5. The LINBUS communications network of claim 4, further including:
at least one second SFR register containing a value to be compared to a value on the receive connection of at least one of the plurality of LINBUS communications network interfaces; and
a third SFR register containing a mask value indicating which of the plurality of LINBUS communications network interfaces should have its receive input compared to the value in the at least one second SFR register.
6. The LINBUS communications network of claim 1, wherein the processing circuitry of the microcontroller unit disconnects a first LINBUS communications interface from the LINBUS network communications hardware and connects a second LINBUS communications interface to the LINBUS network communications hardware after expiration of a predetermined period of time.
7. The LINBUS communications network of claim 5, wherein processing circuitry determines if at least one value stored in a SFR register is equal to at least one second value from one of the plurality of LINBUS communications network interfaces and, if not, the processing circuitry disconnects a first LINBUS communications interface from the LINBUS network communications hardware and connects to a LINBUS communications network interface that provides the unequal second value.
8. The LINBUS communications network of claim 1, wherein the plurality of LINBUS communications network interfaces further comprise:
a resistor having a first end connected to system power and a second end connected to a receive connection and to a line providing a connection with each slave device in a group of slave devices; and
a transistor having a first side connected to the second end of the resistor and a second side connected to ground, a gate of the transistor connected to a transmit connection of the LINBUS network communications interface.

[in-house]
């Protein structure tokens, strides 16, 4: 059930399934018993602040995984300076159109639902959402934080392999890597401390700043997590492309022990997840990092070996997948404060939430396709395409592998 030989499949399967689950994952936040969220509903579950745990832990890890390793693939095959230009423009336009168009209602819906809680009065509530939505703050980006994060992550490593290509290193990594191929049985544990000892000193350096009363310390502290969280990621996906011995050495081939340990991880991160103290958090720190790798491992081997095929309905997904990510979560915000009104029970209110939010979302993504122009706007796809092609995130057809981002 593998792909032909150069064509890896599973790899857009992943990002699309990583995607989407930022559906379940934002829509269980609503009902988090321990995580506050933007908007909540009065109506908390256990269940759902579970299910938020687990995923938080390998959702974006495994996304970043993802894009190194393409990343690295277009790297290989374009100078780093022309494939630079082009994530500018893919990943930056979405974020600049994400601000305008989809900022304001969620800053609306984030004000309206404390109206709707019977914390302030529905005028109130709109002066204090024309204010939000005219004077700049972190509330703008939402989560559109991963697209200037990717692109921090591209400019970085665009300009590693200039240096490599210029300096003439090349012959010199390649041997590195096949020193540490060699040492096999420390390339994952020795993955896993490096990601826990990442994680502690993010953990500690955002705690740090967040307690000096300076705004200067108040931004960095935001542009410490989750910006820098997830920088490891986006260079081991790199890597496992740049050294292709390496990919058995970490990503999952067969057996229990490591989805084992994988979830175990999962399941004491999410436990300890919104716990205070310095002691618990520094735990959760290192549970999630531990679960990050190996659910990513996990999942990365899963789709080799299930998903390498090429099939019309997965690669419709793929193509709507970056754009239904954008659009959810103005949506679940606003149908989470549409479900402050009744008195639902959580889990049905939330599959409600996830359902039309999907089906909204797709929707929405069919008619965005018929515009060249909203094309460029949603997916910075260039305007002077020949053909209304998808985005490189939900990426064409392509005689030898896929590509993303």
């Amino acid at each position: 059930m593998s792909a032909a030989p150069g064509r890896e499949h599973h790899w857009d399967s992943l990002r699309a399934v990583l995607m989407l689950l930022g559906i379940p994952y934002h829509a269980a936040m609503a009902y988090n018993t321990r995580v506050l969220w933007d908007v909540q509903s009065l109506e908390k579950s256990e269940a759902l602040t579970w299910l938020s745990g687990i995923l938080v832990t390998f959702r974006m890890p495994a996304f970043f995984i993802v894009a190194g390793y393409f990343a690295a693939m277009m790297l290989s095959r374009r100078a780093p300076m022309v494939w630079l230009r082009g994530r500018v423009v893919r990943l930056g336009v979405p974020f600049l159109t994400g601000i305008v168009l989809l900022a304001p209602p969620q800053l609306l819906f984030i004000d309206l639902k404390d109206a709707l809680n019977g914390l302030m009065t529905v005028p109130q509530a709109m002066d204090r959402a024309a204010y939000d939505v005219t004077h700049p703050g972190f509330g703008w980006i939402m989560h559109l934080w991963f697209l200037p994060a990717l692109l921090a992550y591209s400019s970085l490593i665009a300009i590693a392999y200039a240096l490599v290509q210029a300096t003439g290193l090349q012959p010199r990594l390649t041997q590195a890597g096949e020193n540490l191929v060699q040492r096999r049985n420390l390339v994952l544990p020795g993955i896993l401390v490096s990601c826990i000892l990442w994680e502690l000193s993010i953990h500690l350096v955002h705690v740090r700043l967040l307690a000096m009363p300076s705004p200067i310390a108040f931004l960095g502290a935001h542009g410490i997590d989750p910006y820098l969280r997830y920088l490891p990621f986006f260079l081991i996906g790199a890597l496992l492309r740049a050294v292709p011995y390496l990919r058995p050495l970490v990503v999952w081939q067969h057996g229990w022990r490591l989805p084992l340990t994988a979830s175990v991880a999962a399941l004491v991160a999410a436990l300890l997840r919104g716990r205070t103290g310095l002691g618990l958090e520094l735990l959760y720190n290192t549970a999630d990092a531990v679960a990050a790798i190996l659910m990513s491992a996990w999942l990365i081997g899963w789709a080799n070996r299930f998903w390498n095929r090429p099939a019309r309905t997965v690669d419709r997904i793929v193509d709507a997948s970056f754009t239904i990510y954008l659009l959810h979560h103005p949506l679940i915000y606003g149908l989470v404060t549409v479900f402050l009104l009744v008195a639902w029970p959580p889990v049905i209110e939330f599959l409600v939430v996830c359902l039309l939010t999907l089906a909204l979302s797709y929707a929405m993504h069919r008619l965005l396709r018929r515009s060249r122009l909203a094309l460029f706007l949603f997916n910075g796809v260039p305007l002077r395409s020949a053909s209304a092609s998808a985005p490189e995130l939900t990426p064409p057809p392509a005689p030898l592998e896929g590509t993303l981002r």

9. A LINBUS communications network comprising:
a microcontroller unit containing processing circuitry for performing predefined digital processing functions;
a LINBUS network communications hardware located within the microcontroller unit for digitally communicating with an off-chip LINBUS device for transmitting data thereto and receiving data therefrom;
a plurality of groups of slave devices;
a plurality of LINBUS communications network interfaces, each interface of the plurality of LINBUS communications network interfaces for selectively connecting one of the plurality of groups of slave devices to the LINBUS network communications hardware, wherein the plurality of LINBUS communications network interfaces each further include a transmit connection connected to a first port of the microcontroller unit, a receive connection connected to a second port of the microcontroller unit and an third connection to a line interconnecting a group of slave devices; and